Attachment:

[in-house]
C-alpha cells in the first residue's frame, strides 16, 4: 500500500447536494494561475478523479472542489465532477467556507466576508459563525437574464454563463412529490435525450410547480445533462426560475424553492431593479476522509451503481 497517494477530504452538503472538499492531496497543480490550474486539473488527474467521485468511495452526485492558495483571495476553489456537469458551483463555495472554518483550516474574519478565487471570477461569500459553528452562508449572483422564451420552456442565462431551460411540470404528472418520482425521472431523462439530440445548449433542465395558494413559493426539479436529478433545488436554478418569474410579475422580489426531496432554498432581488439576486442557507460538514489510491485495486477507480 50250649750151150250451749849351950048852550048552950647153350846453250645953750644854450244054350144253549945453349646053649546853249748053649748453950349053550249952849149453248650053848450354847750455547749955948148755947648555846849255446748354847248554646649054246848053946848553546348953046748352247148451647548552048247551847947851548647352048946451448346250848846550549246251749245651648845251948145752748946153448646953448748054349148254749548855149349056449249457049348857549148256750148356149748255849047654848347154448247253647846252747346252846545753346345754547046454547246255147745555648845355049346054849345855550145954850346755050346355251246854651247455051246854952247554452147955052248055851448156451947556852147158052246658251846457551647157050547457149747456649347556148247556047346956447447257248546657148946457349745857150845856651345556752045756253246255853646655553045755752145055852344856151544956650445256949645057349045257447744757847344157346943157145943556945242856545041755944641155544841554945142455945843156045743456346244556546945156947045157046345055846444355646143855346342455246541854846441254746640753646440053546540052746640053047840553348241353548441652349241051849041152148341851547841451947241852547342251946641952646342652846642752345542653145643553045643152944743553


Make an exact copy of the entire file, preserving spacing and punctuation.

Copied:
[in-house]
C-alpha cells in the first residue's frame, strides 16, 4: 500500500447536494494561475478523479472542489465532477467556507466576508459563525437574464454563463412529490435525450410547480445533462426560475424553492431593479476522509451503481 497517494477530504452538503472538499492531496497543480490550474486539473488527474467521485468511495452526485492558495483571495476553489456537469458551483463555495472554518483550516474574519478565487471570477461569500459553528452562508449572483422564451420552456442565462431551460411540470404528472418520482425521472431523462439530440445548449433542465395558494413559493426539479436529478433545488436554478418569474410579475422580489426531496432554498432581488439576486442557507460538514489510491485495486477507480 50250649750151150250451749849351950048852550048552950647153350846453250645953750644854450244054350144253549945453349646053649546853249748053649748453950349053550249952849149453248650053848450354847750455547749955948148755947648555846849255446748354847248554646649054246848053946848553546348953046748352247148451647548552048247551847947851548647352048946451448346250848846550549246251749245651648845251948145752748946153448646953448748054349148254749548855149349056449249457049348857549148256750148356149748255849047654848347154448247253647846252747346252846545753346345754547046454547246255147745555648845355049346054849345855550145954850346755050346355251246854651247455051246854952247554452147955052248055851448156451947556852147158052246658251846457551647157050547457149747456649347556148247556047346956447447257248546657148946457349745857150845856651345556752045756253246255853646655553045755752145055852344856151544956650445256949645057349045257447744757847344157346943157145943556945242856545041755944641155544841554945142455945843156045743456346244556546945156947045157046345055846444355646143855346342455246541854846441254746640753646440053546540052746640053047840553348241353548441652349241051849041152148341851547841451947241852547342251946641952646342652846642752345542653145643553045643152944743553